Licensing Your Intellectual Property

If you have created intellectual property (IP), knowledge about correct licensing practices is crucial to prevent other people from copying your ideas unlawfully.

By licensing your intellectual property to someone else, in accordance with intellectual property law in Australia, you can control how they use your ideas.

Categories of IP licence

There are three categories of IP licence. These determine who can use your intellectual property and how it can be used:
• a sole licence
• an exclusive licence
• a non-exclusive licence.

There is no statutory (written law) definition of each type of licence. The definitions of each licence are based on interpretations of past issues and, because of this, are determined on a case-by-case basis.

It is important to know what each licence involves, in order to apply the correct one to your situation. Below are the generally accepted definitions and usages of each licence.

Sole licence

Generally, a sole licence allows the creator of the IP (you) and whomever you give this licence to to be the only people allowed to use that IP. That means, you are not allowed to let anyone else use that specific IP.

Exclusive licence

Generally, an exclusive licence means that whomever you give the licence to will be the only person allowed to use your IP. That means even you, the creator of the IP, may not be allowed to use the IP.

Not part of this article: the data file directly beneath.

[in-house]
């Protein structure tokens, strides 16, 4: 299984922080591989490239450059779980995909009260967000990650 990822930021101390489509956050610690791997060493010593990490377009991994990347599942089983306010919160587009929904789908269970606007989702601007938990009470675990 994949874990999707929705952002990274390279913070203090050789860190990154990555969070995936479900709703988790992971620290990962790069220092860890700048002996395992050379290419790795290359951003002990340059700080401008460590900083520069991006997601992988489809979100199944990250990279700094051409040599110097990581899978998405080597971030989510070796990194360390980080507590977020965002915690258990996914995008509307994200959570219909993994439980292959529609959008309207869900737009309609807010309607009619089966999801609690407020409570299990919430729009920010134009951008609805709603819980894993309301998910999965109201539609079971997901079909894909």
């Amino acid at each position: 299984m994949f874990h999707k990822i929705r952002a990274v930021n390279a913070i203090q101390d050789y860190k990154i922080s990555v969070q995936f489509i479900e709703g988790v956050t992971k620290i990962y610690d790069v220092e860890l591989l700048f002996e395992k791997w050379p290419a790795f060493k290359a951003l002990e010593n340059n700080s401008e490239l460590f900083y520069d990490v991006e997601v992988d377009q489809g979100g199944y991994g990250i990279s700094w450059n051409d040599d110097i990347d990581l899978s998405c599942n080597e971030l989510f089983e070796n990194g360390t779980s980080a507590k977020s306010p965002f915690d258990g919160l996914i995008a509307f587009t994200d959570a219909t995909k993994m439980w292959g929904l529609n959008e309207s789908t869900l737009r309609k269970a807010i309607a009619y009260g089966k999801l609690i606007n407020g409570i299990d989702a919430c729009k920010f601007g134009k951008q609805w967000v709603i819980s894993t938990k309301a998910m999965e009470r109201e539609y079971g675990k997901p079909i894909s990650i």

If a third party infringes the IP while you have exclusively licensed the IP to someone else, the person with the exclusive licence is allowed to start court proceedings without your permission.

Non-exclusive licence

Generally, a non-exclusive licence allows the creator of the IP (you) to licence your IP to an unlimited number of third parties and to still have the right to use your own IP.

Licensing is complex – know your rights

IP licence types can be confusing because of their similar names, but it is important to make sure that you are aware of them and know the differences between them. If you agree to the wrong type of licensing for your situation, you may unintentionally give up your rights to lawfully use your own IP or licence it to someone else.

When licensing intellectual property in Australia, it’s also important to be aware that any licence type can be restricted to a particular territory, field of use or period of time.

If in doubt, contact our Technology Team to learn more about protecting and correctly licensing your intellectual property.

Need advice about licensing your intellectual property? Contact the experts at Rouse Lawyers today.